He cited examples. The division must issue operational orders to about twelve subordinate units. In case there were three nationalities, this would require three translations and would be very time-consuming. He stated it was common practice for an infantry combat unit to be given armored support, artillery support, and transport support. If the infantry were French, and the armored were German, artillery Italian, and the transport were British, it would be impossible to [Page 1024]secure, proper coordination without interminable delays. Regarding communication, he stated each telephone man or signal man would have to be tri-lingual, or they would have to have a triplicate strength to pass down orders. There would be difficulties over food as Bavarians would want sauerkraut and beer, French troops white bread and red wine, and Italians spaghetti and chianti. To satisfy the troops would require a complicated supply organization and many more supply troops than would be normally justified. Speidel further stated that difficulties would apply to weapons until such time as standardization of weapons takes place throughout the command. However, in the beginning—that is, for the time being—troops would have to be armed with such arms and ammunition as is presently available, which in the case of three nationalities would create a difficult problem for ammunition supply. He stated the German view was that for an effective fighting unit, all the constituent parts of that unit and the tactical air support should consist of persons of the same nationality and under the command of a person of that nationality. He further stated that for economy of forces on the battlefield, it was constantly necessary to create special forces for a particular job. This was particularly important for reinforcing artillery. If these forces are of different nationalities, they would create difficulties. He stated, finally that the German view was that the division is the lowest level where the line of demarcation of nationality can be drawn. Any division composed of mixed nationalities would be more expensive, more complicated and more difficult to handle without producing as great fighting ability.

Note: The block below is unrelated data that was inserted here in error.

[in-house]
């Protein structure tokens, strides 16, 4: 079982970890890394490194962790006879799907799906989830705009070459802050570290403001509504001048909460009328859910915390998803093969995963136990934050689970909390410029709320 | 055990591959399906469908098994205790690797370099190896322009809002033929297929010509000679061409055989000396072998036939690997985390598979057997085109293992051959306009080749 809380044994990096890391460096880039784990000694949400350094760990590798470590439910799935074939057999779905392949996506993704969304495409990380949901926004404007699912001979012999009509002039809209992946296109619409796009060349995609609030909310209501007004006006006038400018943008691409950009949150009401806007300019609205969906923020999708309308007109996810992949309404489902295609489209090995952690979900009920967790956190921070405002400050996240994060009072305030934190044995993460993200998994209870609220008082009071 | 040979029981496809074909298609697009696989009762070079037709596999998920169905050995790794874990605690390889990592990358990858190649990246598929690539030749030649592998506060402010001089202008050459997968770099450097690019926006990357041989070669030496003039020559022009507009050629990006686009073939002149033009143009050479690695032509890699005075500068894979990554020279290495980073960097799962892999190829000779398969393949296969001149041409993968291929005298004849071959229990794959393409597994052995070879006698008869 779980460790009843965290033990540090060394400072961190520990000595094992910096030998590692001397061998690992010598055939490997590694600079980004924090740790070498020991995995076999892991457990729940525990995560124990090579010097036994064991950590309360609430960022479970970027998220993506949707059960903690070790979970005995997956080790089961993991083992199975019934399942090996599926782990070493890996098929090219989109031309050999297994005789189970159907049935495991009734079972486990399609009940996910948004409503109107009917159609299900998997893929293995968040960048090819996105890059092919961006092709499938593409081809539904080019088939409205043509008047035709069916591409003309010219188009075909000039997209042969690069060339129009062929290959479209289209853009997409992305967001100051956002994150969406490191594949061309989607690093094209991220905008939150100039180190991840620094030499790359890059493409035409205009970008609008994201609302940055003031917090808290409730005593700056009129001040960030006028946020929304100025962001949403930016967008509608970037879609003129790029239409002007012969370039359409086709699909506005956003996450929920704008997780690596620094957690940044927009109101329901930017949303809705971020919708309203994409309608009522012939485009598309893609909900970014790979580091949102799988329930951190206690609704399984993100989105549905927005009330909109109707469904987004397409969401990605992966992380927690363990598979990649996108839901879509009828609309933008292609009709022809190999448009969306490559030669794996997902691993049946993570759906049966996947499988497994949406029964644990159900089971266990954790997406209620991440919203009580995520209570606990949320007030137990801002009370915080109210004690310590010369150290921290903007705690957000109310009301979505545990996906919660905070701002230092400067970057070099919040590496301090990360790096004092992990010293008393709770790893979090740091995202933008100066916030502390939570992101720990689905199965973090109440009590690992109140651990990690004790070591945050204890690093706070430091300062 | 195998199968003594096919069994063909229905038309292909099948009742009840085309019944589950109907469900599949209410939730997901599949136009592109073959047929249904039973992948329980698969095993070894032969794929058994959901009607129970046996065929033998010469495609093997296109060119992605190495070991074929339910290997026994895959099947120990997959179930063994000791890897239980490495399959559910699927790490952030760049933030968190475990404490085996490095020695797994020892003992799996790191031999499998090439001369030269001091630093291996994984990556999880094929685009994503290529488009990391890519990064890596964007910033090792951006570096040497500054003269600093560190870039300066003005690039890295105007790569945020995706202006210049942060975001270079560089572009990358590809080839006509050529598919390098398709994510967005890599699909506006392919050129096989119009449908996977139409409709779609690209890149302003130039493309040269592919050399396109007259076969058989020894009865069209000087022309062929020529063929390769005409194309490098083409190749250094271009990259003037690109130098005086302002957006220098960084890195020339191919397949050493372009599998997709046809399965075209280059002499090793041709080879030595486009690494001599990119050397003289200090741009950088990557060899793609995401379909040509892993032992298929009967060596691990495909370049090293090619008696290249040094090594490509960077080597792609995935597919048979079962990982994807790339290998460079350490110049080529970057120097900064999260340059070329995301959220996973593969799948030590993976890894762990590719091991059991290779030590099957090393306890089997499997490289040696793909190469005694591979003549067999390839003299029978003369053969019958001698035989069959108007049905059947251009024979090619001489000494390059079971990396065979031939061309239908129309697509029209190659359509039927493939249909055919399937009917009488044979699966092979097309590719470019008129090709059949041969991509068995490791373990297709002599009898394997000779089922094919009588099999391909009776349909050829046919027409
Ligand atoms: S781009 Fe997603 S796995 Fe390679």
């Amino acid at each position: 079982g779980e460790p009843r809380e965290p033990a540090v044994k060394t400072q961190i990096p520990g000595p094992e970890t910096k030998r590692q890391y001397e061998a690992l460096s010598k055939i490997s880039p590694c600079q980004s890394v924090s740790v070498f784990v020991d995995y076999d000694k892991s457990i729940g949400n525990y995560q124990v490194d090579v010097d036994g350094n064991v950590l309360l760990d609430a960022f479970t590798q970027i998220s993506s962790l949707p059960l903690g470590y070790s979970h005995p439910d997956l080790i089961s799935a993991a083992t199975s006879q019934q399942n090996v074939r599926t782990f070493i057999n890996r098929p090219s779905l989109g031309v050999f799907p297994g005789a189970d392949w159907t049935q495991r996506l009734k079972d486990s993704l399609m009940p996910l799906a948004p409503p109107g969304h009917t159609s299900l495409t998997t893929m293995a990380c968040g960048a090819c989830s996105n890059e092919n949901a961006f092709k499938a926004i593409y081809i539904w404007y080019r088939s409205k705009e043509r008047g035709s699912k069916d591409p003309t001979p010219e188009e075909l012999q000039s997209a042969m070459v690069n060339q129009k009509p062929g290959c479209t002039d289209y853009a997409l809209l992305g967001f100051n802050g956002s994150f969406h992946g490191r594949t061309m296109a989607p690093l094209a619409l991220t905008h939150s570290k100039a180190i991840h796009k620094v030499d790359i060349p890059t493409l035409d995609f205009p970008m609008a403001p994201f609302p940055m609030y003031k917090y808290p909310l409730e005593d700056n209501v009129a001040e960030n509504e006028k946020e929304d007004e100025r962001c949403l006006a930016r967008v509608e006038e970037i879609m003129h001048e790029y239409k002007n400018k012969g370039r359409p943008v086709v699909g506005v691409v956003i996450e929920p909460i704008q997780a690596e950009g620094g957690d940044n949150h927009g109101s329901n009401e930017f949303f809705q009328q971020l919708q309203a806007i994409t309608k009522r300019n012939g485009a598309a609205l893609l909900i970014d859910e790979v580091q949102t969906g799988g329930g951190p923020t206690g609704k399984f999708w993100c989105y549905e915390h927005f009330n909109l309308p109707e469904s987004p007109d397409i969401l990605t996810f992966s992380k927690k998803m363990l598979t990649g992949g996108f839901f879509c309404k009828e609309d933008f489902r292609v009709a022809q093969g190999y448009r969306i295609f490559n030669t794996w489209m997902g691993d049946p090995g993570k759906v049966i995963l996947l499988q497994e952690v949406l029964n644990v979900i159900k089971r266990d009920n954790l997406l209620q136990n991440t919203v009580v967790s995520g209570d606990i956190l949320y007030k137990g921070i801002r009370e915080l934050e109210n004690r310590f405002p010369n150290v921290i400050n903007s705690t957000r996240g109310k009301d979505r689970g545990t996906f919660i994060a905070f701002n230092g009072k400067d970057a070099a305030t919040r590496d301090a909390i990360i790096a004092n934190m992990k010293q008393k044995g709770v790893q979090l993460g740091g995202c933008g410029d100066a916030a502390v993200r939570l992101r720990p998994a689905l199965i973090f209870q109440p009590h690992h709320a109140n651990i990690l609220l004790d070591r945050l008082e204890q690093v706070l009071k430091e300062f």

He stated if for reasons other than military it was desired to constitute a division of several nationalities then in the German view, the following must prevail: (1) The national unit (the combat team) must itself reflect a vest-pocket edition of a division. That is, it must have all the arms that a division has. (2) That they would propose two types of combat units so constructed that they could be coupled together, or coupled with another unit exactly similar. Each one of these combat units could be so equipped that it would be able to carry out a combat task independently. The size of the combat units must not be so great that when they are put together in a division, the division is too great and difficult to move.